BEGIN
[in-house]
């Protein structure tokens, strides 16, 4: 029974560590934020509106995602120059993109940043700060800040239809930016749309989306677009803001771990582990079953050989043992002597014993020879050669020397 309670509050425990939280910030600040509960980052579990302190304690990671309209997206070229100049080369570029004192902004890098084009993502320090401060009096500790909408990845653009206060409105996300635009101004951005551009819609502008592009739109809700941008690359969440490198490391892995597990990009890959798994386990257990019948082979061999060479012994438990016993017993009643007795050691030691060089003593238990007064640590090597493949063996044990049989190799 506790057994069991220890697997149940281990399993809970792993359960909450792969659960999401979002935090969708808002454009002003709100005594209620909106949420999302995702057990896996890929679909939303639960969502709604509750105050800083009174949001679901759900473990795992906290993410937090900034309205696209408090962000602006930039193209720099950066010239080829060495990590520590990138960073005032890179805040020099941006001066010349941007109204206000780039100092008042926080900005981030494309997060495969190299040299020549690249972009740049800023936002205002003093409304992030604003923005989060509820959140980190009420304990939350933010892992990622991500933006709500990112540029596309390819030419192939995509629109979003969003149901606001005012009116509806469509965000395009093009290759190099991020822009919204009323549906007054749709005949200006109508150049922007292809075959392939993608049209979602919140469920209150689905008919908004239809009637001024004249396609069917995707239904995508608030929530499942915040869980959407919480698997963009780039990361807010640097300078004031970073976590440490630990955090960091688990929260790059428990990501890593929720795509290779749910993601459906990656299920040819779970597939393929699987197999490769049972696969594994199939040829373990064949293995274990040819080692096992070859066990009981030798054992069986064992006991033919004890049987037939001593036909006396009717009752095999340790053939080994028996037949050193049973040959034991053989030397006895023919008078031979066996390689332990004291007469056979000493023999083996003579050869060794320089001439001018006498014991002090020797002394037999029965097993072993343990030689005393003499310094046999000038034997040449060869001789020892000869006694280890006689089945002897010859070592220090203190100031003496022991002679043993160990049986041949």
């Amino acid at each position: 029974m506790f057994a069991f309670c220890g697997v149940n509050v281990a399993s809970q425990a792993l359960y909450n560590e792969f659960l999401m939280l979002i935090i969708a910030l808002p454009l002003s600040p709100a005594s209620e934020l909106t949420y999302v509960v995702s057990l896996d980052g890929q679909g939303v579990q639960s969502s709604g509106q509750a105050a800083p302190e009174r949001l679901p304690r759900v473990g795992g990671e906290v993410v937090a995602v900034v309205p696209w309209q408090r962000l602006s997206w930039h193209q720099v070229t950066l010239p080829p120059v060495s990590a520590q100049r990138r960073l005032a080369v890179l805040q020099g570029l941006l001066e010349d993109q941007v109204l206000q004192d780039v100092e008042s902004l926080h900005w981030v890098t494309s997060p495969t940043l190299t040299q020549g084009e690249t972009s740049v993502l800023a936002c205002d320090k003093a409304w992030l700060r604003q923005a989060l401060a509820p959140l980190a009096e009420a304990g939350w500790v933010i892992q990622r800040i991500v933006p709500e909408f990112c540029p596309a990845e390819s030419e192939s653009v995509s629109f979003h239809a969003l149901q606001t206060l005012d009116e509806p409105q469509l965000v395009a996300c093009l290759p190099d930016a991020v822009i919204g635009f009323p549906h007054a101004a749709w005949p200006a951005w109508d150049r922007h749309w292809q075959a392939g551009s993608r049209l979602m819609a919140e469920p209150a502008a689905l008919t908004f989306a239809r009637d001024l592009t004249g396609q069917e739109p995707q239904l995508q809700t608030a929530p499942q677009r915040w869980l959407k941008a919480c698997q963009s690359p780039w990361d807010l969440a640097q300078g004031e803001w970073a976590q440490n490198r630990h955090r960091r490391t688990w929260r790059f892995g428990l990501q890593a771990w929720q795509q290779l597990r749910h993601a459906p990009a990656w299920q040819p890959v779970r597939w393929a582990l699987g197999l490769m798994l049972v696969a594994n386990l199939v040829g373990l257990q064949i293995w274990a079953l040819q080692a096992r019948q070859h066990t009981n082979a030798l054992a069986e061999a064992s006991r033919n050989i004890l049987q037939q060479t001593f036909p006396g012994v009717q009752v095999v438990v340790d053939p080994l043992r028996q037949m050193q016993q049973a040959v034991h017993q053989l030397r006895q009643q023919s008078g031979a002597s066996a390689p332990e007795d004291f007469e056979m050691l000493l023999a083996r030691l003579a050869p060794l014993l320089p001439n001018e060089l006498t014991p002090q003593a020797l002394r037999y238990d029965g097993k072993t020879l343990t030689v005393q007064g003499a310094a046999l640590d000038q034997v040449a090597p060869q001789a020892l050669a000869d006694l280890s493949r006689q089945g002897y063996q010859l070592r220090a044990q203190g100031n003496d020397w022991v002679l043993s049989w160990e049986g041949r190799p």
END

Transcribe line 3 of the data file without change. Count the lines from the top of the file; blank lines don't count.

């Amino acid at each position: 029974m506790f057994a069991f309670c220890g697997v149940n509050v281990a399993s809970q425990a792993l359960y909450n560590e792969f659960l999401m939280l979002i935090i969708a910030l808002p454009l002003s600040p709100a005594s209620e934020l909106t949420y999302v509960v995702s057990l896996d980052g890929q679909g939303v579990q639960s969502s709604g509106q509750a105050a800083p302190e009174r949001l679901p304690r759900v473990g795992g990671e906290v993410v937090a995602v900034v309205p696209w309209q408090r962000l602006s997206w930039h193209q720099v070229t950066l010239p080829p120059v060495s990590a520590q100049r990138r960073l005032a080369v890179l805040q020099g570029l941006l001066e010349d993109q941007v109204l206000q004192d780039v100092e008042s902004l926080h900005w981030v890098t494309s997060p495969t940043l190299t040299q020549g084009e690249t972009s740049v993502l800023a936002c205002d320090k003093a409304w992030l700060r604003q923005a989060l401060a509820p959140l980190a009096e009420a304990g939350w500790v933010i892992q990622r800040i991500v933006p709500e909408f990112c540029p596309a990845e390819s030419e192939s653009v995509s629109f979003h239809a969003l149901q606001t206060l005012d009116e509806p409105q469509l965000v395009a996300c093009l290759p190099d930016a991020v822009i919204g635009f009323p549906h007054a101004a749709w005949p200006a951005w109508d150049r922007h749309w292809q075959a392939g551009s993608r049209l979602m819609a919140e469920p209150a502008a689905l008919t908004f989306a239809r009637d001024l592009t004249g396609q069917e739109p995707q239904l995508q809700t608030a929530p499942q677009r915040w869980l959407k941008a919480c698997q963009s690359p780039w990361d807010l969440a640097q300078g004031e803001w970073a976590q440490n490198r630990h955090r960091r490391t688990w929260r790059f892995g428990l990501q890593a771990w929720q795509q290779l597990r749910h993601a459906p990009a990656w299920q040819p890959v779970r597939w393929a582990l699987g197999l490769m798994l049972v696969a594994n386990l199939v040829g373990l257990q064949i293995w274990a079953l040819q080692a096992r019948q070859h066990t009981n082979a030798l054992a069986e061999a064992s006991r033919n050989i004890l049987q037939q060479t001593f036909p006396g012994v009717q009752v095999v438990v340790d053939p080994l043992r028996q037949m050193q016993q049973a040959v034991h017993q053989l030397r006895q009643q023919s008078g031979a002597s066996a390689p332990e007795d004291f007469e056979m050691l000493l023999a083996r030691l003579a050869p060794l014993l320089p001439n001018e060089l006498t014991p002090q003593a020797l002394r037999y238990d029965g097993k072993t020879l343990t030689v005393q007064g003499a310094a046999l640590d000038q034997v040449a090597p060869q001789a020892l050669a000869d006694l280890s493949r006689q089945g002897y063996q010859l070592r220090a044990q203190g100031n003496d020397w022991v002679l043993s049989w160990e049986g041949r190799p």